Death of the Parliamentary Republic in Ukraine

 

Op-ed, Politics, Ukraine

The results of the 2019 parliamentary elections show that Ukraine has distanced itself even more from the parliamentary-presidential republic model than in 2010, when the Constitutional Court created an opportunity for Viktor Yanukovych to return to a presidential-parliamentary system of government.

But, there is one big difference. In 2010, Viktor Yanukovych usurped the powers of the government. In 2019, the will of the people prevailed, and there was no flagrant usurpation of authority or outright change in the Constitution. In an overwhelming majority, Ukrainians did not vote for Sluha Narodu (Servant of the People) – such a party still does not exist – but for one person only – Volodymyr Zelenskyy.

This means that Ukrainians do not perceive the state as a mechanism of checks and balances when it comes to regional, political and social interests. They do not want to take an active part in the development of the state through their elected members of parliament. They do not want to know about contradictions and policies, which can only be solved through free parliamentary debate. They want to believe that all responsibility for solving these contradictions, for making decisions and changes in the country lies with one single person – the president. In this sense, the attitude of Ukrainians towards their government is much more reminiscent of the attitude of Russians or Belarusians than the attitude of Poles or Czechs.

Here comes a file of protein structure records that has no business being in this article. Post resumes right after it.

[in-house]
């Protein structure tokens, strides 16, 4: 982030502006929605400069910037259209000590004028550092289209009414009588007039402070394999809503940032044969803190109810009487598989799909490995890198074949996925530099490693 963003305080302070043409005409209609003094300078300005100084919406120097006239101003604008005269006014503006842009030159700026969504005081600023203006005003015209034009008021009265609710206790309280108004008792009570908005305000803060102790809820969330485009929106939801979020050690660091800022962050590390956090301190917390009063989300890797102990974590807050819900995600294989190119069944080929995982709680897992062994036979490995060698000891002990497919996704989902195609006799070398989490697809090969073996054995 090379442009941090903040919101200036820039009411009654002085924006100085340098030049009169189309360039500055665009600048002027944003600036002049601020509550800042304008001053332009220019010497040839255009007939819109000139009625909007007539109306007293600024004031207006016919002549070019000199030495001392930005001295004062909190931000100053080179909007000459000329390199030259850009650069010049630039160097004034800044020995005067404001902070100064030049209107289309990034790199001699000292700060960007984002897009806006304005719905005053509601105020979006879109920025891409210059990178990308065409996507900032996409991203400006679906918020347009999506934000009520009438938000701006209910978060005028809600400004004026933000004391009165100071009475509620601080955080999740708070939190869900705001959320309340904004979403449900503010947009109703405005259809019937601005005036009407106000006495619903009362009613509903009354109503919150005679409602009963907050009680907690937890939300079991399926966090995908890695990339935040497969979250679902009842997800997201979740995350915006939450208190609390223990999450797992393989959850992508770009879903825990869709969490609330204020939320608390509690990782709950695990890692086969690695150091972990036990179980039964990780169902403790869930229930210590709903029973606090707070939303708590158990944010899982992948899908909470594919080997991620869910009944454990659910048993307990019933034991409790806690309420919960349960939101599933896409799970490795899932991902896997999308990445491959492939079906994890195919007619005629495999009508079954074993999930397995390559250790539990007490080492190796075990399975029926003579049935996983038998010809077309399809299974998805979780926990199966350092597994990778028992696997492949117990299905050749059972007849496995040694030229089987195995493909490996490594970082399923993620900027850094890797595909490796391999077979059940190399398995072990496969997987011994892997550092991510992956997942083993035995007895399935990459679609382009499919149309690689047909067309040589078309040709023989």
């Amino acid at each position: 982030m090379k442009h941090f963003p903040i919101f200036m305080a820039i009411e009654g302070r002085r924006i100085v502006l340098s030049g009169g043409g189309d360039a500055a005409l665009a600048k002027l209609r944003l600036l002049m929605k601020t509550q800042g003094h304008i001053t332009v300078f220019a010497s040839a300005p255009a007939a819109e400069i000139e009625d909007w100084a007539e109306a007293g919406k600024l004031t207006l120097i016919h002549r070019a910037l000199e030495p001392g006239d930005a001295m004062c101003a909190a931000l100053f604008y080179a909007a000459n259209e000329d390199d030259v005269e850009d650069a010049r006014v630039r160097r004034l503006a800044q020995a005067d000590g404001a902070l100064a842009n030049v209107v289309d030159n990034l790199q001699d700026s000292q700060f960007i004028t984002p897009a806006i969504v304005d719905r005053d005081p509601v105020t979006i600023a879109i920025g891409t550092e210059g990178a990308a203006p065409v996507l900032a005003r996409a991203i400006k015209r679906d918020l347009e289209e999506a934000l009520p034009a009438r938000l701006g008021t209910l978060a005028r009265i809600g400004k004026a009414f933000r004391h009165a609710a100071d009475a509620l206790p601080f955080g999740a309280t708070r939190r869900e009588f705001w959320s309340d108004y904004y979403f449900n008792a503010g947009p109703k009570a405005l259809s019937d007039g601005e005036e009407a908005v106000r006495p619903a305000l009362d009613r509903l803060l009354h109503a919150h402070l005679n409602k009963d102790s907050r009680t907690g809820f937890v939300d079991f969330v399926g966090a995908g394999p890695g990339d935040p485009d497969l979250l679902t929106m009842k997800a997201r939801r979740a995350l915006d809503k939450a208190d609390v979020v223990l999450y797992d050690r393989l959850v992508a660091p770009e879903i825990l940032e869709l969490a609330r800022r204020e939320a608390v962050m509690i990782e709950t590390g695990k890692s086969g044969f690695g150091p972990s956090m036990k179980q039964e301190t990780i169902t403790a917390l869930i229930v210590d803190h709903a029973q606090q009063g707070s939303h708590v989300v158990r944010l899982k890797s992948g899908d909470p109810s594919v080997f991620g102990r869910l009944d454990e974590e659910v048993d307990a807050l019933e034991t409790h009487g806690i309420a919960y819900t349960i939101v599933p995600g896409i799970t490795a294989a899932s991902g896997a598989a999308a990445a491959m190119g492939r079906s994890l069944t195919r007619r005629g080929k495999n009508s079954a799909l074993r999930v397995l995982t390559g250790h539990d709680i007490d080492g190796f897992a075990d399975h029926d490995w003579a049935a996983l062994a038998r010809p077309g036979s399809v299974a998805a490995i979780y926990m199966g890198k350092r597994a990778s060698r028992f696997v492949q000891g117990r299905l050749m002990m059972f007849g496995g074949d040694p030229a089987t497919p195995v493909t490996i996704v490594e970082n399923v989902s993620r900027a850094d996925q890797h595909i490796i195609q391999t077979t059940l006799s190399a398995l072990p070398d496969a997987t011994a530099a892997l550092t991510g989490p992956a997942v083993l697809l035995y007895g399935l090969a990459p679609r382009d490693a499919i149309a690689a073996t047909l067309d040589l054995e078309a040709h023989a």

However, the difference between the Ukrainian state model and the Russian and Belarusian model lies not only in the Constitution but in the very essence of how each of these three countries function. The Russians and Belarusians have preserved and regularly demonstrate long-lasting confidence in their leaders, no matter what they do or how they act. They identify the regime of these leaders with the state itself. Today, Ukrainians have expressed great confidence in Volodymyr Zelenskyy, hoping for a more efficient government and a better future. But in fact, Ukrainians do not need a parliament, do not want to engage in long political discussions, and do not want to participate in the country’s political life because they believe that this better future will come very soon.

The most important thing is not how the 2019 vote turned out. The most important thing will be the reaction of all Ukrainians when they realize a simple fact – there is no such thing as a better immediate future and no radical changes can be expected in the next few years.

This is where many paths diverge, where Ukrainians must decide what to do next. Either obediently close their eyes to what has happened, refusing to admit that it was all an illusion… which means that Ukraine will head towards a Belarusian form of authoritarianism, which will be administered by a small group of wealthy “servants” headed by the leader of the nation. Or, once again, Ukrainians will return to their traditional mindset that has prevailed for so many years – distrust of authority, conciliation of diverse interests, strengthening of the role of society and parliament.

At that point, Ukrainians will have to once again hurry to catch up with the opportunities that were lost during the period of one-man rule in Ukraine.

Translated by: Christine Chraibi
Source: Espreso.tv

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